“This year is already the deadliest for American soldiers in Afghanistan since the war of 2001, and the violence is likely to intensify before the nation’s legislative elections on Sept. 18.” That was the lead in an August 22 New York Times story by Carlotta Gall. There was another reason why violence has accelerated this year. But the Times didn’t want to mention it. And that is that Newsweek’s false “Koran in the toilet” story unleashed the forces of global terror against our troops.
Some think that General Richard Myers absolved Newsweek of any role in the riots that killed 17 people in Afghanistan and provoked anti-American protests across the Middle East. That is definitely not the case. In fact, in a declaration in an ACLU lawsuit over the release of photos and images of alleged Iraqi prisoner abuse, Myers noted that the remnants of the Taliban “were quick to capitalize” on the protests against the alleged desecration of the Koran at Guantanamo Bay.
He explained, “On April 30, 2005, Newsweek reported that an unnamed U.S. official had seen a government report documenting desecration of the Koran at the U.S. facility at Guantanamo Bay, Cuba. On May 16, 2005, Newsweek retracted a statement in the article that the abuse had been uncovered in an ‘internal military investigation’ after its source was unable to confirm where he had seen the purported information..”
Myers noted that the Koran’s alleged desecration, as reported by Newsweek, “was perceived as such an affront to the Islamic faith that massive anti-U.S. demonstrations quickly erupted in the Palestinian territories, Egypt, Sudan, Bangladesh, Pakistan, and Indonesia. Our intelligence assessments indicate that the volatile public sentiments in these Muslim countries were exploited by organized, anti-American extremists who succeeded in fomenting violent and deadly demonstrations. In Afghanistan, in particular, where over 19,000 U.S. troops are currently serving in Operation Enduring Freedom, violence erupted as a result of the Newsweek report. Demonstrations began in the eastern provinces and spread to the capital, Kabul. The United Nations, as a precautionary measure, withdrew its entire foreign staff from Jalalabad, where two of its guesthouses were attacked, government buildings and shops were targeted, and the offices of two international aid groups were destroyed. At least 17 deaths in Afghanistan were attributed to the reaction to the Koran story.”
We noted that, in a follow-up about the Koran-toilet story, Richard M. Smith, the Chairman and Editor-in-Chief of Newsweek, said that “?we got an important story wrong, and honor requires us to admit our mistake and redouble our efforts to make sure that nothing like this ever happens again.” But Newsweek staffers didn’t suffer any adverse consequences. How honorable was that, considering that the violence which resulted from the story “may have been related to what we published,” Smith admitted. Smith added, “To the extent that our story played a role in contributing to such violence, we are deeply sorry.” They may all be sorry but they all have their jobs.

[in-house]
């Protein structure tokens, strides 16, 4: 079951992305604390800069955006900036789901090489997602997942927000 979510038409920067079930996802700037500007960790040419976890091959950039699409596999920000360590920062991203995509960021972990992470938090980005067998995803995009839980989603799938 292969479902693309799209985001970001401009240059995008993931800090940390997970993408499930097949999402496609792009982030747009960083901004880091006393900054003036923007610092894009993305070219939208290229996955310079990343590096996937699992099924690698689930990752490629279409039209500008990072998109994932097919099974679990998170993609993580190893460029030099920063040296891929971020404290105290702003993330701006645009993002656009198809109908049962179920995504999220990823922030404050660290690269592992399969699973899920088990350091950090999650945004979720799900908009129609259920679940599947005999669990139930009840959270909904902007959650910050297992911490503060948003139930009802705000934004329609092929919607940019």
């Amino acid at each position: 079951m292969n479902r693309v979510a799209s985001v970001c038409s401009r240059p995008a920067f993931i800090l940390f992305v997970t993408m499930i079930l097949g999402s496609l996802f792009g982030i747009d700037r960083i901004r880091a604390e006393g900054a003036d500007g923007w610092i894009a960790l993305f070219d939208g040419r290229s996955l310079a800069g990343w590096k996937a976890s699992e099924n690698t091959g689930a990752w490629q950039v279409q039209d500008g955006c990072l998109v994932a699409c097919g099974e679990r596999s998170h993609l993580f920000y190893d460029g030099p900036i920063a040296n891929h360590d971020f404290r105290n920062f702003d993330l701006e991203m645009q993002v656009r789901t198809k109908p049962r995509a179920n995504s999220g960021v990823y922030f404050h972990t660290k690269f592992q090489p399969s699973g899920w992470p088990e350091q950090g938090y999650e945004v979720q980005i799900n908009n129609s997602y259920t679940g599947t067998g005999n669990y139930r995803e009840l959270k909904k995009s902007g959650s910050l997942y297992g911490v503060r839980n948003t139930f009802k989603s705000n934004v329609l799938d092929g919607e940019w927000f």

Jawed Ludin, a spokesman for Afghan president Hamed Karzai, said, “We can say that Newsweek is responsible for recent violent demonstrations, killing several people and damaging public and private properties.”
Spokesman Ludin did not say whether the Afghan government would sue the magazine or ask for compensation, but AIM noted that the Post Company is a rich corporation, with a market value of $8.5 billion and 2004 operating revenues of $3.3 billion. We urged Newsweek’s parent company, headed by Donald E. Graham, to make a generous offer to compensate the families of the victims of the violence, and pay to rebuild or repair the properties that were damaged or destroyed in the Newsweek-inspired riots.
The Washington Post Company has not made such an offer. And to add insult to injury, the Post pulled out of a Pentagon-sponsored Freedom Walk to commemorate 9/11 and support our troops in Iraq, Afghanistan, and around the world.
Thanks to the Washington Post Company and its property, Newsweek, the damage has been done. And this is one reason why this year has been so deadly for U.S. troops in Afghanistan. The Times didn’t want to draw attention to the blood on the hands of the media. This is the kind of blindness that could facilitate the suicide of the West in the battle with radical Islam.